2 Marbury s commission was delivered. Thomas Jefferson refused to deliver the commission and Marbury, relying on Section 13 of the 1789 Judiciary Act, took his request for a writ of mandamus to the Supreme Court on original jurisdiction. John Marshall ruled that the Constitution, in enumerating the Court s original jurisdiction, implied that Congress could not add to it; therefore, Section 13, giving Congress original jurisdiction in cases not mentioned in Article III was unconstitutional and therefore null and void. Marshall reasoned that the Constitution was established as an act of the people, whereas laws were acts of the people s representatives; thus, the Constitution takes precedence over laws. 1. Approaches to Constitutional Interpretation o One method of constitutional interpretation is original intent. The interpreter seeks to ascertain what those who wrote the Constitution meant when they wrote it. This original intent is found by studying historical documents. o Another method of interpreting the Constitution is living constitution: judge the constitutionality of laws in light of the entire history of the United States as a nation. The idea with this method is to keep the Constitution current or allow it to adapt to modern circumstances. o Another method of interpreting the Constitution is called the plain meaning of the text: judges should be guided by exactly what the words used in the Constitution mean not what someone intended nor someone else s vague understanding of American historical experience. o There are advantages and disadvantages to each method of interpretation. C. Judicial Review in Practice Three times the Supreme Court created constitutional crises by defying the declared will of Congress and the president. The first was the Dred Scott case in 1857, declaring the Missouri Compromise (1820) unconstitutional. This decision convinced Northerners that slavery would be extended throughout the Union and for Southerners it helped justify secession. A second case creating a constitutional crisis was Lochner v. New York (1905). The Court refused to allow states to regulate working conditions in certain establishments, in this case, a bakery. The decision was subsequently overruled. A third instance is the case of Schechter Poultry Corporation v. United States (1935). The Court ruled, among other things, that Congress had exceeded its constitutional authority to regulate the selling of chickens since what it regulated was intrastate not interstate commerce. This fine distinction between intrastate and interstate commerce was later overruled. Decisions like these have resulted in some calling for an end to judicial review. Two things explain why judicial review survives. First, the Court does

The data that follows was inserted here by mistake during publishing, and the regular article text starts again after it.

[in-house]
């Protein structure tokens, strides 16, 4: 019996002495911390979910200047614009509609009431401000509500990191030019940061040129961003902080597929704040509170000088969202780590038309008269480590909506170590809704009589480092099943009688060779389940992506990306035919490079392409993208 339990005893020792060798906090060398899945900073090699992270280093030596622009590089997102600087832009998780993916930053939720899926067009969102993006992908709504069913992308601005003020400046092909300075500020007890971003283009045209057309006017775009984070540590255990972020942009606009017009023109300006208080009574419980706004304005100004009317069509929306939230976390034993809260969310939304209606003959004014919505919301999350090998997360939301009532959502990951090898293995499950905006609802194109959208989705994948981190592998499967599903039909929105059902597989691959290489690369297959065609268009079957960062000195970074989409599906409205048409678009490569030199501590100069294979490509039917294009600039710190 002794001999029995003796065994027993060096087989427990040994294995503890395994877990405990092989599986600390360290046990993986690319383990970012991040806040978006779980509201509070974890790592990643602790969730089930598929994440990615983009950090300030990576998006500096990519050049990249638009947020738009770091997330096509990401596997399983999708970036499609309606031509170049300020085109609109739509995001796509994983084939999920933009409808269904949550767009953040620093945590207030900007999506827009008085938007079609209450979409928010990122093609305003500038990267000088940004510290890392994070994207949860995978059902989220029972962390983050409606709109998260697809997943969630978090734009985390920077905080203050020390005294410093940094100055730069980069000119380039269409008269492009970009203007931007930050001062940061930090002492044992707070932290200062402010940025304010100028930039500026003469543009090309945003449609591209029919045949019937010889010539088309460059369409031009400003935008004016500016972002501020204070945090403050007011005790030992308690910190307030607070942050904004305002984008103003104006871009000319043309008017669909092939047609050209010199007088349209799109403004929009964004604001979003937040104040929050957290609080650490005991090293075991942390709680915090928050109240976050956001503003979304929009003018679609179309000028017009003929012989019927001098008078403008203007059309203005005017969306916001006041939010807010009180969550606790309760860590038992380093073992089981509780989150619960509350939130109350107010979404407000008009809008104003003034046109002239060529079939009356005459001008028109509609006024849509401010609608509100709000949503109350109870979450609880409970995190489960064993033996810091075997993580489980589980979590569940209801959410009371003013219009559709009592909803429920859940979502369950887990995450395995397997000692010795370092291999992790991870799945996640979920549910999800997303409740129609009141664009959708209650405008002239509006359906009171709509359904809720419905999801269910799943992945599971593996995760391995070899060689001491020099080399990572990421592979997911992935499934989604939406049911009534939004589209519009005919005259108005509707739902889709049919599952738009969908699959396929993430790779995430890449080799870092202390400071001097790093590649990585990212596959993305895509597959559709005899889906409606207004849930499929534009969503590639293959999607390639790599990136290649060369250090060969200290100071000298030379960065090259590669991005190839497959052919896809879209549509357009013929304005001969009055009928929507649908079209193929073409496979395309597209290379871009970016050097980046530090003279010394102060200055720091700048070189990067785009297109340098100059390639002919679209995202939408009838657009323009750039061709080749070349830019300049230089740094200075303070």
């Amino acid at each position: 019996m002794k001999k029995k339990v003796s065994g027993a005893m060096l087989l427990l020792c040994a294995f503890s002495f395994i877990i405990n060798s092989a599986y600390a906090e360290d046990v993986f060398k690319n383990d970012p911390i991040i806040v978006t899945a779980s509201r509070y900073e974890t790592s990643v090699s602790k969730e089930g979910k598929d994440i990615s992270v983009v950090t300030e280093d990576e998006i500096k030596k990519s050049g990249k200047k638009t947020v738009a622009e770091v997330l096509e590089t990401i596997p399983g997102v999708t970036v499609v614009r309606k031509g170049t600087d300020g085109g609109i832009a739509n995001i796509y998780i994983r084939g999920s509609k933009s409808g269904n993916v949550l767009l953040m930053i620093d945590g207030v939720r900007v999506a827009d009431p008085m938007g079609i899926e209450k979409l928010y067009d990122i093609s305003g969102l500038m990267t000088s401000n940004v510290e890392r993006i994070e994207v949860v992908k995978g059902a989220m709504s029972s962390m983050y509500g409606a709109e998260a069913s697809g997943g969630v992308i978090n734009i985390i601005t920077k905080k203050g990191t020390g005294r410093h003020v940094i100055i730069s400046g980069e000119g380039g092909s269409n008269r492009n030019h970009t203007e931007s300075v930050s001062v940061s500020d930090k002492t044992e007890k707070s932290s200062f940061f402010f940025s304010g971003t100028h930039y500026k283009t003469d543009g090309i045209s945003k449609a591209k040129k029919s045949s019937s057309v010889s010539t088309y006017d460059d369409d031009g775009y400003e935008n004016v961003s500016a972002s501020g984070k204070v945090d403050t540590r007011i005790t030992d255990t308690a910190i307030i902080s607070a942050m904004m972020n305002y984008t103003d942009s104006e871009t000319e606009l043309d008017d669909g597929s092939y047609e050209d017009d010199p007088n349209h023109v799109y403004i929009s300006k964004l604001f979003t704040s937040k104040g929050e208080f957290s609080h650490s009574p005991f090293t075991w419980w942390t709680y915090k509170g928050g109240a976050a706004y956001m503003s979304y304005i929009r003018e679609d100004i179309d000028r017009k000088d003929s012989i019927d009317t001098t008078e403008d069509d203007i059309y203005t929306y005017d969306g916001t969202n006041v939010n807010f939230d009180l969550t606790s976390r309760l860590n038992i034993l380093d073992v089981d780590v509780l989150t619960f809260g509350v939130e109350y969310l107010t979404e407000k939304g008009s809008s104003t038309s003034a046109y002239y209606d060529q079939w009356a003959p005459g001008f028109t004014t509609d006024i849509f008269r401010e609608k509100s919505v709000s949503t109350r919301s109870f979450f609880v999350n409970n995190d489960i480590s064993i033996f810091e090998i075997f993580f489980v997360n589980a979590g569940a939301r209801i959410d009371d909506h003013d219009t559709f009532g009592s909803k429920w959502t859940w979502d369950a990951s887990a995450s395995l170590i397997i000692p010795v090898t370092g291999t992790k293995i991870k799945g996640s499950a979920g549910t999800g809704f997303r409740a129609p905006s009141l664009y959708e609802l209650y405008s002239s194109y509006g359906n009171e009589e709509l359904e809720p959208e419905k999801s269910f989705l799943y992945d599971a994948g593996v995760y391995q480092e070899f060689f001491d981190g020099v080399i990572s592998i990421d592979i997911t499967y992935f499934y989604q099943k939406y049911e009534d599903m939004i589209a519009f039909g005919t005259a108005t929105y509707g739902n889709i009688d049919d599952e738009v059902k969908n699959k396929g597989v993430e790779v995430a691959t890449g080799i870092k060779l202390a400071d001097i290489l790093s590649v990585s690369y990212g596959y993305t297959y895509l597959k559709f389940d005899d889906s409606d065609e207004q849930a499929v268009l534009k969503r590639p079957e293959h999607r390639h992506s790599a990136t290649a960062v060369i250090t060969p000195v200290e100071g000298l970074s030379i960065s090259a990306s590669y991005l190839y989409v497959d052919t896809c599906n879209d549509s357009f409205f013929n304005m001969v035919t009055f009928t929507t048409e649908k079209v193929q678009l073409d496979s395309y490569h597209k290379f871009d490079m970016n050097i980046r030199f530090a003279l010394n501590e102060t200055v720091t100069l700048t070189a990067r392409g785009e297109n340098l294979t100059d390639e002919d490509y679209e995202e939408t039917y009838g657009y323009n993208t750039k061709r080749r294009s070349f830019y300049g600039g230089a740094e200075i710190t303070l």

3 not use it excessively. Second, when it does declare a law unconstitutional, it is usually because the president and the Congress no longer support a law. D. Statutory Interpretation This is the judicial act of interpreting and applying ordinary laws, rather than the Constitution, to specific cases. III. The Federal Court System - The Supreme Court is the linchpin of the national court system, but the lower courts are where most of the day-to-day work of the federal judicial branch is carried out. A. District Courts Congress first created district courts in There are 94 U.S. district courts today. Most federal cases begin and end here. During these trials there is a plaintiff and a defendant, covering criminal law and civil law. B. Appeals Courts There are 13 U.S. Courts of Appeal: one for each of the 11 circuits, one for Washington, D.C. and a federal circuit court hearing specialized cases over the entire United States. At each court three judges sit to hear cases although in exceptional cases, all the judges working at a circuit hear a case in what is called a plenary session. C. Specialized Courts The Court of International Trade handles cases concerning international trade and customs. The Court of Federal Claims hears suits concerning federal contracts, money damages against the United States, and other issues involving the federal government. Appeals from these cases go to the appeals court for the federal circuit covering the entire United States. D. Selection of Federal Judges The Constitution states that federal judges shall hold their offices during good behavior, which is understood to be a life term. Presidents nominate federal judges, the Senate gives or withholds consent, and the president appoints if the Senate consents. Senatorial courtesy applies in some cases. Almost always, presidents nominate federal judges who are members of the same political party as themselves. Although uncommon, the Senate does reject some nominees, usually due to some financial or personal problem uncovered during the Senate confirmation process. Although judges can be impeached, it is very rare. E. Deciding to Prosecute Suspected violations of federal law are usually investigated by the Federal Bureau of Investigation, which gives the evidence to prosecutors in the office of a federal district attorney. The district attorney may ask a grand jury of 16 to 23 citizens to issue an indictment. District attorneys hold a particularly high political profile. They leave the more routine cases to state officials, focusing instead on highly-visible, attention grabbing activities. If they are particularly successful, they may become candidates for higher office.